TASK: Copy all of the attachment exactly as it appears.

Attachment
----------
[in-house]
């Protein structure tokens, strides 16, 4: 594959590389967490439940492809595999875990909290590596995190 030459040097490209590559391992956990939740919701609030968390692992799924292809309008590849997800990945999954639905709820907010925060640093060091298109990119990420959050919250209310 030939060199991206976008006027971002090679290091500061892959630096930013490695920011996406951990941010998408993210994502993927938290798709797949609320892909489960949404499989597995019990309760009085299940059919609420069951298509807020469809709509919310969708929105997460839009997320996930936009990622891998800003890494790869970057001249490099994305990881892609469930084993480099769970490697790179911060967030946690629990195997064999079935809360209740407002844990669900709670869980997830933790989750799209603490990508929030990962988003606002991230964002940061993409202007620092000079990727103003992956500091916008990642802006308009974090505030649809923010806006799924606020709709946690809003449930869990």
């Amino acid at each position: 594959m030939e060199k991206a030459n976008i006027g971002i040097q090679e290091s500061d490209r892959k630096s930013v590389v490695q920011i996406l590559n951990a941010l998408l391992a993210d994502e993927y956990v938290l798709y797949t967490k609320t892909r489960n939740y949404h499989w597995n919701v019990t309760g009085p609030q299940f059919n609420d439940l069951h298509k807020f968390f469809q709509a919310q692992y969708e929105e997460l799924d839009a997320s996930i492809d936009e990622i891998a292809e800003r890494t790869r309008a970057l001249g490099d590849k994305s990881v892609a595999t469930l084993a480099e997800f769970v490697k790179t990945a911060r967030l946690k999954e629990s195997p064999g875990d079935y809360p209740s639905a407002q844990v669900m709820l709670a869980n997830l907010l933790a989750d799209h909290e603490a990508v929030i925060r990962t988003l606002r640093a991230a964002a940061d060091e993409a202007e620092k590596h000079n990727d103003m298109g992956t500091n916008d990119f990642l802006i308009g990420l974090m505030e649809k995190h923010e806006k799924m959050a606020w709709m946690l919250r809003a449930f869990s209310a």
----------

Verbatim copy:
[in-house]
């Protein structure tokens, strides 16, 4: 594959590389967490439940492809595999875990909290590596995190 030459040097490209590559391992956990939740919701609030968390692992799924292809309008590849997800990945999954639905709820907010925060640093060091298109990119990420959050919250209310 030939060199991206976008006027971002090679290091500061892959630096930013490695920011996406951990941010998408993210994502993927938290798709797949609320892909489960949404499989597995019990309760009085299940059919609420069951298509807020469809709509919310969708929105997460839009997320996930936009990622891998800003890494790869970057001249490099994305990881892609469930084993480099769970490697790179911060967030946690629990195997064999079935809360209740407002844990669900709670869980997830933790989750799209603490990508929030990962988003606002991230964002940061993409202007620092000079990727103003992956500091916008990642802006308009974090505030649809923010806006799924606020709709946690809003449930869990």
């Amino acid at each position: 594959m030939e060199k991206a030459n976008i006027g971002i040097q090679e290091s500061d490209r892959k630096s930013v590389v490695q920011i996406l590559n951990a941010l998408l391992a993210d994502e993927y956990v938290l798709y797949t967490k609320t892909r489960n939740y949404h499989w597995n919701v019990t309760g009085p609030q299940f059919n609420d439940l069951h298509k807020f968390f469809q709509a919310q692992y969708e929105e997460l799924d839009a997320s996930i492809d936009e990622i891998a292809e800003r890494t790869r309008a970057l001249g490099d590849k994305s990881v892609a595999t469930l084993a480099e997800f769970v490697k790179t990945a911060r967030l946690k999954e629990s195997p064999g875990d079935y809360p209740s639905a407002q844990v669900m709820l709670a869980n997830l907010l933790a989750d799209h909290e603490a990508v929030i925060r990962t988003l606002r640093a991230a964002a940061d060091e993409a202007e620092k590596h000079n990727d103003m298109g992956t500091n916008d990119f990642l802006i308009g990420l974090m505030e649809k995190h923010e806006k799924m959050a606020w709709m946690l919250r809003a449930f869990s209310a």